[EpiData-list] Encrypted fields in EpiData

epidata-list at lists.umanitoba.ca epidata-list at lists.umanitoba.ca
Tue Jan 4 04:30:19 CST 2005

epidata-list at lists.umanitoba.ca wrote:
> The reason for placing the encrypted key encrypted in the header is:
> 1. There must be a place to compare the entered password with the true
> one
> Otherwise the decryption cannot work. You could argue that if a false
> key was provided, then nonsense would be returned and it would be up to
> the user to see that contents of an encrypted field was garbage. I would
> feel that was a dangerous situation, since if the user saved the record
> again, then the wrong key would be applied to garbage giving "double"
> garbage and no way to retrieve data.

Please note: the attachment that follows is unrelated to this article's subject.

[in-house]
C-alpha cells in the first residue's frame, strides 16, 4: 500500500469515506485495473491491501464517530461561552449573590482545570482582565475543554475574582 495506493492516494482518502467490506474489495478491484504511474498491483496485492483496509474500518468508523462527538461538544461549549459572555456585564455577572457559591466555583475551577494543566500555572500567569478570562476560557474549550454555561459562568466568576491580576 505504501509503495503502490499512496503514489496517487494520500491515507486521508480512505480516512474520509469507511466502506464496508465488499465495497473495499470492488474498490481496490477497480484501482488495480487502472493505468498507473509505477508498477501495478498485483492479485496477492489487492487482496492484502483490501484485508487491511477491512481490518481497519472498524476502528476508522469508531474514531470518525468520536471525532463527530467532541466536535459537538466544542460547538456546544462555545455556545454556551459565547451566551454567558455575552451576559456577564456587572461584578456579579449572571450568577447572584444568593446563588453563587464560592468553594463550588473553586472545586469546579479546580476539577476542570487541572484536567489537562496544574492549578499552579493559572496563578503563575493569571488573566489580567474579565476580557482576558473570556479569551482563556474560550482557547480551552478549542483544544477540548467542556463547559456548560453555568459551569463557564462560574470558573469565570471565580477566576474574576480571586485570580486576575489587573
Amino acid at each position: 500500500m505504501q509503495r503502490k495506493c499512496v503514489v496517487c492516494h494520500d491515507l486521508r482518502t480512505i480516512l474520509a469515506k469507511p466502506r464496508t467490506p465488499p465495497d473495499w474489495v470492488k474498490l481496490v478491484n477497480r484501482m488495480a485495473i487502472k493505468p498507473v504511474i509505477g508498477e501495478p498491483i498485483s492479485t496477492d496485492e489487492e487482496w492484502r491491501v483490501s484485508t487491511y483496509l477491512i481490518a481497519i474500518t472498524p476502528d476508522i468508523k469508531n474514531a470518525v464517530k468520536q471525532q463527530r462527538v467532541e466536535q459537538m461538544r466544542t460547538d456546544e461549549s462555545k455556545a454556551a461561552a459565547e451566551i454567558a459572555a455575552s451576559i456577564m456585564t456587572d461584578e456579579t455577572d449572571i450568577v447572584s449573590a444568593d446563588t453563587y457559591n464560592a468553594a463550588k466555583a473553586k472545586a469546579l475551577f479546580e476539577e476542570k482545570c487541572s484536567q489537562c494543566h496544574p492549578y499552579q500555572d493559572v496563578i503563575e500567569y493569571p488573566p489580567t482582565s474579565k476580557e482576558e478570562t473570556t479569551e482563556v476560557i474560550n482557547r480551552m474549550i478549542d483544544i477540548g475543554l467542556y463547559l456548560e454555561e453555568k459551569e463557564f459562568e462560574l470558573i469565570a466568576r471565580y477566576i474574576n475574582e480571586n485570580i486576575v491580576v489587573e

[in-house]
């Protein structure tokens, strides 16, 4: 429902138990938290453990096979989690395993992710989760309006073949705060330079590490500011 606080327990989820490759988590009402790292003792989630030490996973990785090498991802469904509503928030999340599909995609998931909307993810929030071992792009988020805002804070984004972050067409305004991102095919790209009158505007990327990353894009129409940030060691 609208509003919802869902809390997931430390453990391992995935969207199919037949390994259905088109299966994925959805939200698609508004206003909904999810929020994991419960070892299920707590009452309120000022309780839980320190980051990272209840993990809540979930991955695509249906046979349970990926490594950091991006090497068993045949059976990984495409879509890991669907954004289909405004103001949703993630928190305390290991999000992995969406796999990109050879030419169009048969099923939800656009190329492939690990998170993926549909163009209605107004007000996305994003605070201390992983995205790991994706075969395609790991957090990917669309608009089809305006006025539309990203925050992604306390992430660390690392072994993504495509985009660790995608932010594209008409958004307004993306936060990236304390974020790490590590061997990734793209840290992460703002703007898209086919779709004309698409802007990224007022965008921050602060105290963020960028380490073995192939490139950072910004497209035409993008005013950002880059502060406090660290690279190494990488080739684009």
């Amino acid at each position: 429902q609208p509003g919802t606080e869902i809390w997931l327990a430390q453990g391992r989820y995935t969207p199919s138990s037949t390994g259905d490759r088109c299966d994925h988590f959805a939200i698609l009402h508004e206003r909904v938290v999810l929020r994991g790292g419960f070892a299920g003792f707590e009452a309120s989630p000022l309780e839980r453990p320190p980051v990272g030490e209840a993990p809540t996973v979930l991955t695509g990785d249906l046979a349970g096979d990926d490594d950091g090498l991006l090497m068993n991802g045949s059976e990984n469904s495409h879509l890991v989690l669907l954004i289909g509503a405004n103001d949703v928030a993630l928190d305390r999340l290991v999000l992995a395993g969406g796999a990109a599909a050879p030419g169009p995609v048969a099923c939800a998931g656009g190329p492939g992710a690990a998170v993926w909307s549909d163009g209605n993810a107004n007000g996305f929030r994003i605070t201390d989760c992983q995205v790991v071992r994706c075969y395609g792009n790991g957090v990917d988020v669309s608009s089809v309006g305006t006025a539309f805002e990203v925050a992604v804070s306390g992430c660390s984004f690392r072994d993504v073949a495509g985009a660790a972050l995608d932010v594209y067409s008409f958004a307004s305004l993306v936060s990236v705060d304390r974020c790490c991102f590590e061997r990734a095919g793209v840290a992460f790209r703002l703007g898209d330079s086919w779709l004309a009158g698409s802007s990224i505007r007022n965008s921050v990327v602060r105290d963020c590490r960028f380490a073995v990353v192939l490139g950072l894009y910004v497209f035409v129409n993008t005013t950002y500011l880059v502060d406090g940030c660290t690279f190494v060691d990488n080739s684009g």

OK, fair enough, but in that case, you should "salt" the password before 
encrypting it. Usual practice is to use a one-way hash (SHA-1 is safe) 
of the salt+password, rather than encrypting the password with itself 
using teh same cipher as the rest of the data - the reason being that a 
recursively-encrypted string makes a known-ciphertext attack 
theoretically easier. There are various methods of chosing a salt - 
which is 2 to 4 random bytes.
> Another approach would be to save the key in a different file than the
> rec file header, but your arguments would apply equally to that. 
> Certainly I can assure: The idea was NOT to provide a backdoor in case
> the user forgets 
> their password. There is no way for EpiData crew or others to retrieve
> a forgotten passkey
> So the core of the reasoning has been: We rely on the
> "non-breakability" of the AES/Rijndael encryption principle and we need
> to know if the user uses the correct key - otherwise data could be lost.

Yes, but unless you "salt" the password before encrypting it, you make 
dictionary attacks (or brute force attacks) against the password rather 
easy. Every byte of salt you add before encrypting (or better, hashing) 
the password makes a dictionary or brute-force attack 256 times harder.

Just a suggestion.

Tim C

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